It’s a serious commitment in terms of time and money, but Turner knew early on the path to the next level is powered with players going against the best competition they can find.
“It’s night and day,” Turner said of the difference between high school and travel competition. “To think what travel ball was even six years ago is ridiculous — I love it — but I also think high school baseball provides such a different and just as valuable opportunity as travel baseball.”
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Turner was a big-time recruit and found a big-time program through the more traditional routes. He played in the summer, but even for the 2005 Walker Valley graduate who played for his dad in high school and landed a scholarship to a program that is a regular at the College World Series, the current trampoline that is travel baseball offers a springboard toward scholarships.
“High school baseball is great, and I loved playing for my school and I have a ton of respect for the programs and coaches in our area,” Turner said. “Travel baseball just provides a different platform for players to be seen in environments with other great players from around the country.”
“And players need to understand that they need to be seen playing against great competition in the summer because high school baseball spring seasons coincide with college seasons, so it’s tougher for schools to get out and recruit.”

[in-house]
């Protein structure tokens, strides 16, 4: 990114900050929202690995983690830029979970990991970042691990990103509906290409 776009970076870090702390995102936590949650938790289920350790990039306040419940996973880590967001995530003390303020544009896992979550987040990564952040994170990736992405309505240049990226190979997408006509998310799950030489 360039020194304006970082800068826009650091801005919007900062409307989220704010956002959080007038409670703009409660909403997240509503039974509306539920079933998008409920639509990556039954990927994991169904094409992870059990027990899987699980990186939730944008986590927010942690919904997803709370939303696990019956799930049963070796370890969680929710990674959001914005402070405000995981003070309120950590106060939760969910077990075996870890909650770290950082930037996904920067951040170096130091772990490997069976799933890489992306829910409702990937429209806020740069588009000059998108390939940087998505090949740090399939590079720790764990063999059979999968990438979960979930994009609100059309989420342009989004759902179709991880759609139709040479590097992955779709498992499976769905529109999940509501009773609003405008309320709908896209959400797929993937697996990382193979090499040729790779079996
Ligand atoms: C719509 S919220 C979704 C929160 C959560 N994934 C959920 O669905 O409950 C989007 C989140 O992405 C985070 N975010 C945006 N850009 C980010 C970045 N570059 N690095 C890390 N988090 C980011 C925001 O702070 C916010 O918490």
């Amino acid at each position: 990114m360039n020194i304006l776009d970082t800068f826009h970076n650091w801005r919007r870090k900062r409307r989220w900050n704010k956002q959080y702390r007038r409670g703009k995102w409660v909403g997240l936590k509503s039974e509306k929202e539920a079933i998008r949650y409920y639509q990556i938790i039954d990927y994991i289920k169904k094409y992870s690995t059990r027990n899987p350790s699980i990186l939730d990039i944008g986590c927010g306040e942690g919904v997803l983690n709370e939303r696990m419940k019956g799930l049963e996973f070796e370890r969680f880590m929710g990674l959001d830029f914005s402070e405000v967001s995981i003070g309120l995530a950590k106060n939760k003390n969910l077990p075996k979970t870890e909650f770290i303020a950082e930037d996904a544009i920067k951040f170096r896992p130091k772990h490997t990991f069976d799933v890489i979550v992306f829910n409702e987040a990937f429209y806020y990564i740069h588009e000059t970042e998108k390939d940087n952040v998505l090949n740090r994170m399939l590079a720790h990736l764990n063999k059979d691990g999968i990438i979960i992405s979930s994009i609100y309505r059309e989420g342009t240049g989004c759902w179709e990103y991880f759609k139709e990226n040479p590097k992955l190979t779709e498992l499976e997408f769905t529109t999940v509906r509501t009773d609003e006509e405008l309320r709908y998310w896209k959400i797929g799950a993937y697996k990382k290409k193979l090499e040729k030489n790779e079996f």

WHY NOT BOTH?
A summer filled with trips and tournaments is nothing new for Timblin or Turner or countless others who know bat bags and suitcases are synonymous.
The eXposure is bounding around the East Coast almost on a weekly basis. Like all things, the perceived surreal seems second nature for those who deal with it regularly.
Travel baseball — Timblin has seen as many parks in the U.S. as a nomadic ranger — is here to stay and only growing. And spreading.
The capital of the travel baseball universe is in Marietta, Georgia, the home of East Cobb Baseball. The first East Cobb team started after a collection of 12-year-olds won the Little League World Series in 1983, then stayed together and played in whatever tournaments they could find in the years to follow.
That program went from a collection of neighborhood kids named Joe Hutchinson, Mike Langley, Adam Olmstead and Marc Pisciotta, among others, to a star factory that has hosted a slew of future MLB stars from all over the country, including Jason Heyward, Dansby Swanson and Zach Wheeler.
Almost 40 years after East Cobb Baseball took root, the travel game has changed the format. Is it for the better?
Kids play hundreds of baseball games a year, leading some to specialize by no longer participating in other sports — which raises concerns including overuse injuries and mental and physical burnout. Either way, there is no doubting the change.
“I enjoy both,” Timblin said of high school and travel ball, adding that they’re “both so different, as a game and an aspect. I actually feel more pressure in high school ball, but I love the game so much I can’t think of doing it any other way.”
That’s the kind of passion that works and home and on the road.
Contact Jay Greeson at [email protected].